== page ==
Taking the knee! What a topic! To approach it, I will start with some kind of context – a somewhat coincidence. I had an amazing zoom meeting today – one that linked me with old friends that I met in 2018 and had never seen them again physically. It was an interesting one, because I got to see their faces again. But that is not all! I also got to be reminded of a couple of important things, one of which is: not making important judgments basing on things that are not that consequential.

During our zoom meeting, we shared from the book of Romans, its 14th chapter. I won’t do a recap of the whole chapter. I will try to mention just a couple of important things. First, I want to bring verses 17-18 into light: For the kingdom of God is not a matter of eating and drinking, but of righteousness, peace and joy in the Holy Spirit, because anyone who serves Christ in this way is pleasing to God and receives human approval.

Trying to look at the context here, it looked like Paul was talking to those people during his days who seemed to make a big deal of food in relation to salvation. I guess there were people back then who used to say things like: “Don’t eat this and that because it is not Godly!”

So, it pretty much looked like these people looked at some types of food as something that could stop someone from having a good relationship with God. Paul seems to correct them, here, telling them that the Kingdom of God is not about food or drink, but about righteousness, peace and joy in the Holy Spirit (I believe all these are provided in pure form by Christ and the Holy Spirit) – not food.

Long story short, types of food shouldn’t be made a big deal to judge great things like the Kingdom of God. But one important thing is here: verses 6-9

“Whoever regards one day as special does so to the Lord. Whoever eats meat does so to the Lord, for they give thanks to God; and whoever abstains does so to the Lord and gives thanks to God. For none of us lives for ourselves alone, and none of us dies for ourselves alone. If we live, we live for the Lord; and if we die, we die for the Lord. So, whether we live or die, we belong to the Lord. For this very reason, Christ died and returned to life so that he might be the Lord of both the dead and the living.”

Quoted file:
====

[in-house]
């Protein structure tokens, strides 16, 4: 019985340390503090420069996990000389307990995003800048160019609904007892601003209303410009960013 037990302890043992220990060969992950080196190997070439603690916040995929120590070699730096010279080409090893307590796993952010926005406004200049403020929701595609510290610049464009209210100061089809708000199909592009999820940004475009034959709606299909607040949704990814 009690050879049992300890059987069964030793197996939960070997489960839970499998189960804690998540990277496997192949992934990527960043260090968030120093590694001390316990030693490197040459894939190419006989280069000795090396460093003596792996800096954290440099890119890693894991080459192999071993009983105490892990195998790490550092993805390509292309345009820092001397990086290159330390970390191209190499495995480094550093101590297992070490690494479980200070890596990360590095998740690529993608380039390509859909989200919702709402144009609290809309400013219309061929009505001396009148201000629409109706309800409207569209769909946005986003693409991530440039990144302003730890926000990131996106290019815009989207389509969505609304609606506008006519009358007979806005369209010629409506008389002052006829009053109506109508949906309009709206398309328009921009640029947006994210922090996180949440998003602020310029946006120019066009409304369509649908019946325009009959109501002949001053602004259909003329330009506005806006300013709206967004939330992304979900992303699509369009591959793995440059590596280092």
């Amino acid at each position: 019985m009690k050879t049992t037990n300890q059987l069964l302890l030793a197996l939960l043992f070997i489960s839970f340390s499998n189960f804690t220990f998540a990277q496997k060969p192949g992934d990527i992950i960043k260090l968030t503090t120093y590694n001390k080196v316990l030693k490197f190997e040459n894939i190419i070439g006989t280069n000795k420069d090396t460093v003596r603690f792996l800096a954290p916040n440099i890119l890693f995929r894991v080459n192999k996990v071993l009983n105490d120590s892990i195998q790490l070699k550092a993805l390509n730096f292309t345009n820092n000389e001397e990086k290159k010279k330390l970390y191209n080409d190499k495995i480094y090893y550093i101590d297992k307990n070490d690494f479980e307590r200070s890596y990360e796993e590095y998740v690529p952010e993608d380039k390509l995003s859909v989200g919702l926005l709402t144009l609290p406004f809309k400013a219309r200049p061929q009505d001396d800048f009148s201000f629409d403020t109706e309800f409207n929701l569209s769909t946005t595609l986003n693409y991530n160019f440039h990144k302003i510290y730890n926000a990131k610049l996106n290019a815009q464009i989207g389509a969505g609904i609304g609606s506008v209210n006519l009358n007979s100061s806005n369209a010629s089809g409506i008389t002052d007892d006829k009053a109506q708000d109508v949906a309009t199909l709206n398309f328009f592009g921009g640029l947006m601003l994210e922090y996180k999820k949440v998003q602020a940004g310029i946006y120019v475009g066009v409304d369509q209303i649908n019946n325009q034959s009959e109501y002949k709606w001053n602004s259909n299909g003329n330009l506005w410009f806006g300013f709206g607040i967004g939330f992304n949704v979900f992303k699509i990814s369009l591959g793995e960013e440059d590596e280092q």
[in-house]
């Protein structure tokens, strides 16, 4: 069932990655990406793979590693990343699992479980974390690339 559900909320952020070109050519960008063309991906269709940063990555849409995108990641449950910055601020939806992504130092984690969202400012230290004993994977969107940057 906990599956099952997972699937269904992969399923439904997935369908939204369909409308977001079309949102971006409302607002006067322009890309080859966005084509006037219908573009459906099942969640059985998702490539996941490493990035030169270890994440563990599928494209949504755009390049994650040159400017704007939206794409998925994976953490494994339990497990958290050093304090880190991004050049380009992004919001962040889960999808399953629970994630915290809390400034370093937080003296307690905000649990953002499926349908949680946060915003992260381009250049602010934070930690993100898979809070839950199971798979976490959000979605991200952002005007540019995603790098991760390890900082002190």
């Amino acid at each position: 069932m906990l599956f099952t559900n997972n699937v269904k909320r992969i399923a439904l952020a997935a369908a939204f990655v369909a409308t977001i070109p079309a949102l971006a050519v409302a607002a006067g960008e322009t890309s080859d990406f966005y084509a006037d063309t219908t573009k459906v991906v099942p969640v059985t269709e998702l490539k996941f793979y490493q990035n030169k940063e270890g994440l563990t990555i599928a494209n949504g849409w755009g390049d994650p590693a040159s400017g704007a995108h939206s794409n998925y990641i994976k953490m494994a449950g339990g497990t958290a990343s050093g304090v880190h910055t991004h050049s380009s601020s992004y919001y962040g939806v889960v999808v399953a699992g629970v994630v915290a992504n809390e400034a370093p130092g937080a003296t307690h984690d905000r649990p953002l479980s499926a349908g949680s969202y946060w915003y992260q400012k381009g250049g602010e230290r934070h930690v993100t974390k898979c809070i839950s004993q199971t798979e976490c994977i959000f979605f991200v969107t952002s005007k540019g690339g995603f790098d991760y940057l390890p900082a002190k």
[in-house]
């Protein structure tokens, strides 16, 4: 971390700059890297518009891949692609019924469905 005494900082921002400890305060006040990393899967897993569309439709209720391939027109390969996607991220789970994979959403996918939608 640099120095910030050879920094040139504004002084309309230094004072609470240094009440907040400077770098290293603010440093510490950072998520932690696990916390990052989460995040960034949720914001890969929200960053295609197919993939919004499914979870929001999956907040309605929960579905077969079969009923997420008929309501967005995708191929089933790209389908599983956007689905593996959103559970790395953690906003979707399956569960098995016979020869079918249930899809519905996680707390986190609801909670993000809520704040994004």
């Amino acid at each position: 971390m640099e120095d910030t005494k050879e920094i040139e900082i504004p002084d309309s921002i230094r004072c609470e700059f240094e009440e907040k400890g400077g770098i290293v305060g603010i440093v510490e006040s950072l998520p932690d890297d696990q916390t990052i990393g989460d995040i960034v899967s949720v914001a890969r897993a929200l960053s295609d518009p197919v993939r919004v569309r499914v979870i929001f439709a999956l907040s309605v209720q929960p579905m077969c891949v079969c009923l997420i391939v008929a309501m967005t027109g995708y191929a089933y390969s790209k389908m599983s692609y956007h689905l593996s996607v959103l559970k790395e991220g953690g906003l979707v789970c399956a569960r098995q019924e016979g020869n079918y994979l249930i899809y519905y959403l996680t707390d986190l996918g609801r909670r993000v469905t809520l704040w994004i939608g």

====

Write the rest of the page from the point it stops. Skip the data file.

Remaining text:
Back to the knee thing, my question is simple now: Taking a knee while proposing to a lover is not a big deal in itself. It becomes a big deal (in a negative way), if the one that does it is really doing it with no consideration of the Lord in his heart, and in the place of the Lord he has put a woman (it is possible). But, putting something in the place of God can be done even without kneeling. I guess many people have replaced God with material things, though they haven’t physically knelt to them. But to God who sees the heart, He knows all things.

I could even conclude it from here. A number of things are not wrong in themselves, but if the heart behind them is one that has little regard for the Lord, they may end up becoming bad. The heart of the matter is a matter of the heart.

Last but not least, another instance that would make taking the knee wrong is: when one takes the knee, yet he knows that there are believers watching him and they don’t approve of the practice. A young believer can backslide just because you did something that he or she doesn’t approve of. We should remember that whatever we do, we do it for God who wants all people to be saved. So, the big deal should be: Is what I am doing within the heart of God who wants to save all just like he saved me? If that’s the motive of your life, I think you may not see a big deal in trivial things. If I take the knee or don’t take it, it is nothing. The big deal is giving all my life to Christ and say: To live is Christ, and to die is gain.

gospeltime757@gmail.com